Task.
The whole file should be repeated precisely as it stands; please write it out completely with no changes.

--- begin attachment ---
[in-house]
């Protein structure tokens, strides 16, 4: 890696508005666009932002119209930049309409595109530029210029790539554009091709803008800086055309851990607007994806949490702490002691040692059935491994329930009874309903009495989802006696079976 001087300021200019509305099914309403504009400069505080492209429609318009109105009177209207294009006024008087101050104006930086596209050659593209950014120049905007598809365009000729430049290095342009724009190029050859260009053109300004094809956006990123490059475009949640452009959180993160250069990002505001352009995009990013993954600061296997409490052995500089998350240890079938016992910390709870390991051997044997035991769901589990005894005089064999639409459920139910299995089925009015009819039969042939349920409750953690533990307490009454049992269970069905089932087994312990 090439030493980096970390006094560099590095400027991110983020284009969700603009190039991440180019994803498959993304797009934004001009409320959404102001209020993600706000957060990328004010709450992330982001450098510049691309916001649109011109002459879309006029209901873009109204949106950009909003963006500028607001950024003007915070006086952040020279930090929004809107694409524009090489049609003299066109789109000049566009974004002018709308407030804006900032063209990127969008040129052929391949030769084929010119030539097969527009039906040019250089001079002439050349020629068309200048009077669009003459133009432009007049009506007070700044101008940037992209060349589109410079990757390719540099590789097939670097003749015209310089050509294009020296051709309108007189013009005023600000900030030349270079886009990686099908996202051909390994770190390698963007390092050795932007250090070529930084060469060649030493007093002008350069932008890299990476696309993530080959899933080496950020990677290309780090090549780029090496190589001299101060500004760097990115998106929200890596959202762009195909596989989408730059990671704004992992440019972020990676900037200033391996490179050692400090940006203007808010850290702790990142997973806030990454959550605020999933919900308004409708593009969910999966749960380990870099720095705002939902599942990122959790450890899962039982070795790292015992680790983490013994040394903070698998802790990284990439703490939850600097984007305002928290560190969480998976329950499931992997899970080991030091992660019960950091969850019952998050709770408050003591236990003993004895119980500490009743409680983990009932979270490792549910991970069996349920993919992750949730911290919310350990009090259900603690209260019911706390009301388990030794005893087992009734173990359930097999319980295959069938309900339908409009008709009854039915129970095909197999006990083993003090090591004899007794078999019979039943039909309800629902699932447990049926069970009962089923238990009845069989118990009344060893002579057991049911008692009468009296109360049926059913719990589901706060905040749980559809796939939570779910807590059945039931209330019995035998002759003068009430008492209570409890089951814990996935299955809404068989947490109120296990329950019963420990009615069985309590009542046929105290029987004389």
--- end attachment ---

[in-house]
């Protein structure tokens, strides 16, 4: 890696508005666009932002119209930049309409595109530029210029790539554009091709803008800086055309851990607007994806949490702490002691040692059935491994329930009874309903009495989802006696079976 001087300021200019509305099914309403504009400069505080492209429609318009109105009177209207294009006024008087101050104006930086596209050659593209950014120049905007598809365009000729430049290095342009724009190029050859260009053109300004094809956006990123490059475009949640452009959180993160250069990002505001352009995009990013993954600061296997409490052995500089998350240890079938016992910390709870390991051997044997035991769901589990005894005089064999639409459920139910299995089925009015009819039969042939349920409750953690533990307490009454049992269970069905089932087994312990 090439030493980096970390006094560099590095400027991110983020284009969700603009190039991440180019994803498959993304797009934004001009409320959404102001209020993600706000957060990328004010709450992330982001450098510049691309916001649109011109002459879309006029209901873009109204949106950009909003963006500028607001950024003007915070006086952040020279930090929004809107694409524009090489049609003299066109789109000049566009974004002018709308407030804006900032063209990127969008040129052929391949030769084929010119030539097969527009039906040019250089001079002439050349020629068309200048009077669009003459133009432009007049009506007070700044101008940037992209060349589109410079990757390719540099590789097939670097003749015209310089050509294009020296051709309108007189013009005023600000900030030349270079886009990686099908996202051909390994770190390698963007390092050795932007250090070529930084060469060649030493007093002008350069932008890299990476696309993530080959899933080496950020990677290309780090090549780029090496190589001299101060500004760097990115998106929200890596959202762009195909596989989408730059990671704004992992440019972020990676900037200033391996490179050692400090940006203007808010850290702790990142997973806030990454959550605020999933919900308004409708593009969910999966749960380990870099720095705002939902599942990122959790450890899962039982070795790292015992680790983490013994040394903070698998802790990284990439703490939850600097984007305002928290560190969480998976329950499931992997899970080991030091992660019960950091969850019952998050709770408050003591236990003993004895119980500490009743409680983990009932979270490792549910991970069996349920993919992750949730911290919310350990009090259900603690209260019911706390009301388990030794005893087992009734173990359930097999319980295959069938309900339908409009008709009854039915129970095909197999006990083993003090090591004899007794078999019979039943039909309800629902699932447990049926069970009962089923238990009845069989118990009344060893002579057991049911008692009468009296109360049926059913719990589901706060905040749980559809796939939570779910807590059945039931209330019995035998002759003068009430008492209570409890089951814990996935299955809404068989947490109120296990329950019963420990009615069985309590009542046929105290029987004389």